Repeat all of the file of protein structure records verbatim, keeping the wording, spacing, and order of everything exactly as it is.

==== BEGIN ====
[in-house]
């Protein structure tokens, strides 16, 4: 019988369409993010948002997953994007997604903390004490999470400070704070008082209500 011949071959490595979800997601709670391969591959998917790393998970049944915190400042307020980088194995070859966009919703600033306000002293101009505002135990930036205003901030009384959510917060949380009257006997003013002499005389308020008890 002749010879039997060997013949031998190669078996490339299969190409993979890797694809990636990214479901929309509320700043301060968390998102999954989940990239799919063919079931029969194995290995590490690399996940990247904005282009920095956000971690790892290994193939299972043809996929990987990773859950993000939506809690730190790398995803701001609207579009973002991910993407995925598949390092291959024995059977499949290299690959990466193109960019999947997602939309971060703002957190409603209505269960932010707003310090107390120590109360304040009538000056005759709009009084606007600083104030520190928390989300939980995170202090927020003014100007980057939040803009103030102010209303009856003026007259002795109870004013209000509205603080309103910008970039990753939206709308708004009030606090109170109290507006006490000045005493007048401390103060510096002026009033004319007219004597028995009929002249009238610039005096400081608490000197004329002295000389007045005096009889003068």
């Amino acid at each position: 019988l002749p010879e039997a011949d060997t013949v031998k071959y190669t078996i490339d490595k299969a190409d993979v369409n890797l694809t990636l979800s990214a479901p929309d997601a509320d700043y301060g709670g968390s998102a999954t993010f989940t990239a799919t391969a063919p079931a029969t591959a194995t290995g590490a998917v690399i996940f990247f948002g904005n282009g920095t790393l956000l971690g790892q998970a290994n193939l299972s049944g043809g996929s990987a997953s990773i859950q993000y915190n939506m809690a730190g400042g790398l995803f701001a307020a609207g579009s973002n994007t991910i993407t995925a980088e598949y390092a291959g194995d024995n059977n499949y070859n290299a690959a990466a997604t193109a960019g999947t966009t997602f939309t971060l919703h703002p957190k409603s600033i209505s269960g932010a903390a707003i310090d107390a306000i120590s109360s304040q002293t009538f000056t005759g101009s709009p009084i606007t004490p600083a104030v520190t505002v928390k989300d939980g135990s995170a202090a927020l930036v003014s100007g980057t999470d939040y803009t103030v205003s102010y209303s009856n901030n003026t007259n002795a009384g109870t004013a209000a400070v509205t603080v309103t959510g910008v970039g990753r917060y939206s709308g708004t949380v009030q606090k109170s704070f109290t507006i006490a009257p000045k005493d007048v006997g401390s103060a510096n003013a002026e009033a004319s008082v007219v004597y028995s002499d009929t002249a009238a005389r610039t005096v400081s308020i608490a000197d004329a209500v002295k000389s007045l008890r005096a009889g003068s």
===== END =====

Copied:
[in-house]
């Protein structure tokens, strides 16, 4: 019988369409993010948002997953994007997604903390004490999470400070704070008082209500 011949071959490595979800997601709670391969591959998917790393998970049944915190400042307020980088194995070859966009919703600033306000002293101009505002135990930036205003901030009384959510917060949380009257006997003013002499005389308020008890 002749010879039997060997013949031998190669078996490339299969190409993979890797694809990636990214479901929309509320700043301060968390998102999954989940990239799919063919079931029969194995290995590490690399996940990247904005282009920095956000971690790892290994193939299972043809996929990987990773859950993000939506809690730190790398995803701001609207579009973002991910993407995925598949390092291959024995059977499949290299690959990466193109960019999947997602939309971060703002957190409603209505269960932010707003310090107390120590109360304040009538000056005759709009009084606007600083104030520190928390989300939980995170202090927020003014100007980057939040803009103030102010209303009856003026007259002795109870004013209000509205603080309103910008970039990753939206709308708004009030606090109170109290507006006490000045005493007048401390103060510096002026009033004319007219004597028995009929002249009238610039005096400081608490000197004329002295000389007045005096009889003068």
């Amino acid at each position: 019988l002749p010879e039997a011949d060997t013949v031998k071959y190669t078996i490339d490595k299969a190409d993979v369409n890797l694809t990636l979800s990214a479901p929309d997601a509320d700043y301060g709670g968390s998102a999954t993010f989940t990239a799919t391969a063919p079931a029969t591959a194995t290995g590490a998917v690399i996940f990247f948002g904005n282009g920095t790393l956000l971690g790892q998970a290994n193939l299972s049944g043809g996929s990987a997953s990773i859950q993000y915190n939506m809690a730190g400042g790398l995803f701001a307020a609207g579009s973002n994007t991910i993407t995925a980088e598949y390092a291959g194995d024995n059977n499949y070859n290299a690959a990466a997604t193109a960019g999947t966009t997602f939309t971060l919703h703002p957190k409603s600033i209505s269960g932010a903390a707003i310090d107390a306000i120590s109360s304040q002293t009538f000056t005759g101009s709009p009084i606007t004490p600083a104030v520190t505002v928390k989300d939980g135990s995170a202090a927020l930036v003014s100007g980057t999470d939040y803009t103030v205003s102010y209303s009856n901030n003026t007259n002795a009384g109870t004013a209000a400070v509205t603080v309103t959510g910008v970039g990753r917060y939206s709308g708004t949380v009030q606090k109170s704070f109290t507006i006490a009257p000045k005493d007048v006997g401390s103060a510096n003013a002026e009033a004319s008082v007219v004597y028995s002499d009929t002249a009238a005389r610039t005096v400081s308020i608490a000197d004329a209500v002295k000389s007045l008890r005096a009889g003068s």